“Your arm. Holy shit, you did it.” He reached out to me and right before he was about to touch me he pulled back. “It’s fucking amazing,” he said softly.
My tattoos. He was gawking at my tattoos. After Georgia was born, I’d decided to get the sleeve Jake and I had talked about. It started at my shoulder and went down my right arm, ending at my wrist. I’d spent endless hours in the tattoo chair, starting with a recreation of one of my favorite sunset pictures I’d taken myself on my shoulder, followed by the angel of death riding a motorcycle down my bicep. Underneath that was the scar painting I loved so much, and on my forearm was The Hellen Keller quote I’d used to describe how I felt about Jake. Its winding script stopped just short of my wrist. Each line and mark offered by my scars had been used as part of the design. When people looked at me, they were looking at the marks I’d chosen for myself, not the marks others had forced upon me. It’d been liberating.
I wished Jake had been there to see what I’d done.
“Why didn’t you ring the bell?” I asked as he handed me my gun. I checked to make sure the safety was on before placing it back in the pocket of my bag.
He was still gawking at my ink. “You’re just…fuck.” He rubbed his hand over his mouth and goatee, glancing toward the house and turning serious. “Oh, I didn’t want to wake up…”
“Georgia,” I finished for him.
“Georgia,” he repeated. “Like your Nan.” I nodded, happy he remembered Nan’s name. “She’s cute.” He didn’t look mad or angry when he said it. He just looked tired.
“Yeah, she sure is,” I said proudly. It was thoughtful of him not to ring the bell and wake her up. I was surprised his bike hadn’t already done that, though I hadn’t heard it, either. “Did you ride here?”
“Nah,” he said. “Bike’s at the apartment. I walked.”
“You walked all that way?”
Jake shrugged his shoulders and took a long drag of his cigarette. He shifted from one foot to the other, blowing the smoke out through his nose.
“Sit.” I patted the empty chair next to me. “You wanna hit?” I handed him the pipe as he sat down. He hesitated at first, searching my face for something. I had no doubt he was wondering how civil we could be. The man had just lost his father, after all. It was the least we could be to each other.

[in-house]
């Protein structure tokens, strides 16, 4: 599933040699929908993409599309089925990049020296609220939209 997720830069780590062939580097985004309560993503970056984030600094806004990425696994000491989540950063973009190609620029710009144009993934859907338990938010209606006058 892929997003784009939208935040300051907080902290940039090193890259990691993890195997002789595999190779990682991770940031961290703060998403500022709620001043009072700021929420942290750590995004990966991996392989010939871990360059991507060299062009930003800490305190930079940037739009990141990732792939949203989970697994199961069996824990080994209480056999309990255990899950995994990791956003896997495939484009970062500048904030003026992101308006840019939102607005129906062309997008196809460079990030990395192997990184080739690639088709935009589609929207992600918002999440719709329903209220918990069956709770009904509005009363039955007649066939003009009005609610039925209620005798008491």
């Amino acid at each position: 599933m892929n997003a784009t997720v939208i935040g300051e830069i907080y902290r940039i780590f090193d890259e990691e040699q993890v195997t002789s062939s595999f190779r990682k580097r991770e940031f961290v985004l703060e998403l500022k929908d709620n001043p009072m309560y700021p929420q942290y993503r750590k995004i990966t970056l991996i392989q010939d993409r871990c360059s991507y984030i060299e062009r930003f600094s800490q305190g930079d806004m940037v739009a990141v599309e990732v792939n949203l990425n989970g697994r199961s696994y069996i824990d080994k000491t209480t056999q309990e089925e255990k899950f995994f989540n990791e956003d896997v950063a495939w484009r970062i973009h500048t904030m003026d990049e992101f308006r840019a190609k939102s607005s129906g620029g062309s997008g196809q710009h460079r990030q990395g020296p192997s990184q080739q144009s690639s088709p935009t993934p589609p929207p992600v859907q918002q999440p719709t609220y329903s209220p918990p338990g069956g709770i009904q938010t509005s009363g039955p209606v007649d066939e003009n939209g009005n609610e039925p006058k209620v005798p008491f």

Jake dropped into the chair, lit the bowl, and took a hit. I reached over to the mini-fridge and pulled out two Coronas, handing him one.
And just like that, it was back.
I can’t say it was as comfortable as it’d always been. But it was as close to comfortable as it could be under the circumstances. His face softened after a few minutes, and I knew he could feel it, too.
“I’m sorry about your dad,” I said, taking the pipe from him and lighting it for my next hit. My hands shook. I was almost as nervous as the first time we were alone. I needed to be much higher to be this close to him.
Jake shook his head. “Seems like I should be saying that to you about him. Your words gave me a closure I didn’t think I’d be finding. Ever.”
I guess he’d heard my eulogy.
“Yeah, well... he helped me out when no one else would, and I honestly don’t know where I would be now without him.” I heard myself and hoped he wouldn’t take that as an insult. I certainly hadn’t meant it that way.
“How long have you been back here?” He gestured to the house.
“Just a few days.”
“And before that, you were...?” His questions were cautious, like he was trying to figure something out.
“The apartment at the shop. Your dad let me stay there when he found out I had been sleeping in the truck.” The words slipped out, and I instantly regretted them.
Jake bent over and put his face to his knees, his hands cupping the back of his head. “Why the fuck were you in the truck again?” he asked. When he lifted up his face, he looked enraged.
“I had nowhere else to go,” I said firmly. But, Jake seemed tortured in a way I didn’t remember him being all those years ago.
“When I...” He halted, as if he were thinking these things for the first time as he said them now. His tone softened. “When I took off, I didn’t mean you had to leave the apartment. You could’ve stayed there forever, for all the fuck I cared.”
“Yeah, well, it was only a few days. And nobody blew anyone else on the hood this time.” That broke the tension a little, and we both laughed. “Then, your dad left me a note, in the truck. He called me a hobo, and left me a huge set of janitor’s keys for the apartment and for your truck.”